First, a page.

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Linear Superposition

The above derivation relied heavily on the SMALL-ANGLE APPROXIMATIONS which are valid only for small displacements of the string from its equilibrium position ( for all ). This almost always true: the simple description of a wave given here is only strictly valid in the limit of small displacements from equilibrium; for large displacements we usually pick up "anharmonic" terms corresponding to nonlinear restoring forces. But as long as the restoring force stays linear we have an important consequence: several different waves can propagate independently through the same medium. (E.g. down the same string.) The displacement at any given time and place is just the linear sum of the displacements due to each of the simultaneously propagating waves. This is known as the PRINCIPLE OF LINEAR SUPERPOSITION, and it is essential to our understanding of wave phenomena.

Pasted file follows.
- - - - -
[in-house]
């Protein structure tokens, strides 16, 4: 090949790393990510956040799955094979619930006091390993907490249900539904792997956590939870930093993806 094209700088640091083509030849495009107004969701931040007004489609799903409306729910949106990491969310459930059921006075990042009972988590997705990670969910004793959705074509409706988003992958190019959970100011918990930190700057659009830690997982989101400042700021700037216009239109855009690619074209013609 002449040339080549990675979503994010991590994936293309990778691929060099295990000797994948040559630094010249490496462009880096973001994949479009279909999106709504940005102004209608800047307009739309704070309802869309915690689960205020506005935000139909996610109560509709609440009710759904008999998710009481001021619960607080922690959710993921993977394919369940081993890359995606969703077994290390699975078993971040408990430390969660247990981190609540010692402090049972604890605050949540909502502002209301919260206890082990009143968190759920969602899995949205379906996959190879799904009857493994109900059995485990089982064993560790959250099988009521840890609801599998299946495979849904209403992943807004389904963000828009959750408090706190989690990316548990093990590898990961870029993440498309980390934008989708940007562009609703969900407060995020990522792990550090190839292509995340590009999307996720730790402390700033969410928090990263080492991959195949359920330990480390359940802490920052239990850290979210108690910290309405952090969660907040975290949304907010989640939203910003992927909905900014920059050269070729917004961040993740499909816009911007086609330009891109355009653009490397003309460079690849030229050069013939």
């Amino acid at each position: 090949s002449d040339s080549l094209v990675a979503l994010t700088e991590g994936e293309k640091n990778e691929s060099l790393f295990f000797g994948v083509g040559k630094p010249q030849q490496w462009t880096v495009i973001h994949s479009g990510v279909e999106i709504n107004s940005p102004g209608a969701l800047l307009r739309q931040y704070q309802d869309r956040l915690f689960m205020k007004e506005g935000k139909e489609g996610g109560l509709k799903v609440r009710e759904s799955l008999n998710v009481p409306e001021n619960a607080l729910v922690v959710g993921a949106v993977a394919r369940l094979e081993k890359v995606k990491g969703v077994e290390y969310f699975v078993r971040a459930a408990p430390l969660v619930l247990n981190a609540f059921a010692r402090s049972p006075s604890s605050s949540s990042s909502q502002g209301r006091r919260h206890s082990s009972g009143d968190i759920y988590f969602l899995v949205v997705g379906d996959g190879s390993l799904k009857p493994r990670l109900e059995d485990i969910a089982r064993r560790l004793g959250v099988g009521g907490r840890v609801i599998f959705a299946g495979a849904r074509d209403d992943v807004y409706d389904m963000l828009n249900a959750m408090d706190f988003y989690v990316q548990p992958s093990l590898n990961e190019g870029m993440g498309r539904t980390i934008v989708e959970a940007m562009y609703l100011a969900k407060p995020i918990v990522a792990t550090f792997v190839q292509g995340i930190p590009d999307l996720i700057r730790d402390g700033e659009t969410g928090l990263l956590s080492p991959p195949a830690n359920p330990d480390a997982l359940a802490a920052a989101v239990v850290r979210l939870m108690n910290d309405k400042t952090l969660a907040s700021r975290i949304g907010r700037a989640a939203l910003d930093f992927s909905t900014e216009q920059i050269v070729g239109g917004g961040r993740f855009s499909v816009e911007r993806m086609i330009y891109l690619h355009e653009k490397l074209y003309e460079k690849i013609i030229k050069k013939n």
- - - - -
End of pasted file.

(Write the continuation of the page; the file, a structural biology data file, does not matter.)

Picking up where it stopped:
In general the overall displacement    resulting from the linear superposition of two waves     and     is given by

 (14.17)

Let's look at a few simple examples.

Subsections

Next: Standing Waves Up: WAVES Previous: Polarization
Jess H. Brewer - Last modified: Sun Nov 15 18:02:11 PST 2015